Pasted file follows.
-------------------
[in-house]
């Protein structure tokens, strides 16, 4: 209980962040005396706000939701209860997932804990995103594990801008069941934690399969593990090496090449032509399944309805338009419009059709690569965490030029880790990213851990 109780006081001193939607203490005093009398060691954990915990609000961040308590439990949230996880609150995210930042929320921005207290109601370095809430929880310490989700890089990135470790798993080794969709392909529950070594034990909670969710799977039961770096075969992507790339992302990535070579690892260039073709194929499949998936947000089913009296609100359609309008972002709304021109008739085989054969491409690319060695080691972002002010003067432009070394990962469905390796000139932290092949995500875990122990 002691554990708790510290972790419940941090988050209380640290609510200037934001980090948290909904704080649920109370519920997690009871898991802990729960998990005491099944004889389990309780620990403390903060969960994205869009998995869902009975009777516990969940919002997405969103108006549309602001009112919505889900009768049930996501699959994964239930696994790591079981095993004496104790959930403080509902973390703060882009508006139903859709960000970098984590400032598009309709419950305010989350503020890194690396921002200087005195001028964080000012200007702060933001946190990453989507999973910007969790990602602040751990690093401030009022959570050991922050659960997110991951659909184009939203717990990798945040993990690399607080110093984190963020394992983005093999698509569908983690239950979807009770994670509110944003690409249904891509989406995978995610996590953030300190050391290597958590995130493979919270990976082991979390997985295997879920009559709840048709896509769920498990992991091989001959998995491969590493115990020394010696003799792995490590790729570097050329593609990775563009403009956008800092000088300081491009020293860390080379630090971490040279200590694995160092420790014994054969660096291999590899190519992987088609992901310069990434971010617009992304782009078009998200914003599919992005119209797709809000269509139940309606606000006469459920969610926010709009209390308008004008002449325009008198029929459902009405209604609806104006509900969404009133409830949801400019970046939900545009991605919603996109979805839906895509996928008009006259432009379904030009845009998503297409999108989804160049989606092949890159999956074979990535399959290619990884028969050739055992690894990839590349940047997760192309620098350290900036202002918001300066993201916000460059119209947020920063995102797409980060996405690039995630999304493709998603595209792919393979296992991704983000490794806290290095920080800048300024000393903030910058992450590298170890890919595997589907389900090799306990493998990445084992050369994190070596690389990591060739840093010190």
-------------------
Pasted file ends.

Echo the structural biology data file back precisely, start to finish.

[in-house]
């Protein structure tokens, strides 16, 4: 209980962040005396706000939701209860997932804990995103594990801008069941934690399969593990090496090449032509399944309805338009419009059709690569965490030029880790990213851990 109780006081001193939607203490005093009398060691954990915990609000961040308590439990949230996880609150995210930042929320921005207290109601370095809430929880310490989700890089990135470790798993080794969709392909529950070594034990909670969710799977039961770096075969992507790339992302990535070579690892260039073709194929499949998936947000089913009296609100359609309008972002709304021109008739085989054969491409690319060695080691972002002010003067432009070394990962469905390796000139932290092949995500875990122990 002691554990708790510290972790419940941090988050209380640290609510200037934001980090948290909904704080649920109370519920997690009871898991802990729960998990005491099944004889389990309780620990403390903060969960994205869009998995869902009975009777516990969940919002997405969103108006549309602001009112919505889900009768049930996501699959994964239930696994790591079981095993004496104790959930403080509902973390703060882009508006139903859709960000970098984590400032598009309709419950305010989350503020890194690396921002200087005195001028964080000012200007702060933001946190990453989507999973910007969790990602602040751990690093401030009022959570050991922050659960997110991951659909184009939203717990990798945040993990690399607080110093984190963020394992983005093999698509569908983690239950979807009770994670509110944003690409249904891509989406995978995610996590953030300190050391290597958590995130493979919270990976082991979390997985295997879920009559709840048709896509769920498990992991091989001959998995491969590493115990020394010696003799792995490590790729570097050329593609990775563009403009956008800092000088300081491009020293860390080379630090971490040279200590694995160092420790014994054969660096291999590899190519992987088609992901310069990434971010617009992304782009078009998200914003599919992005119209797709809000269509139940309606606000006469459920969610926010709009209390308008004008002449325009008198029929459902009405209604609806104006509900969404009133409830949801400019970046939900545009991605919603996109979805839906895509996928008009006259432009379904030009845009998503297409999108989804160049989606092949890159999956074979990535399959290619990884028969050739055992690894990839590349940047997760192309620098350290900036202002918001300066993201916000460059119209947020920063995102797409980060996405690039995630999304493709998603595209792919393979296992991704983000490794806290290095920080800048300024000393903030910058992450590298170890890919595997589907389900090799306990493998990445084992050369994190070596690389990591060739840093010190």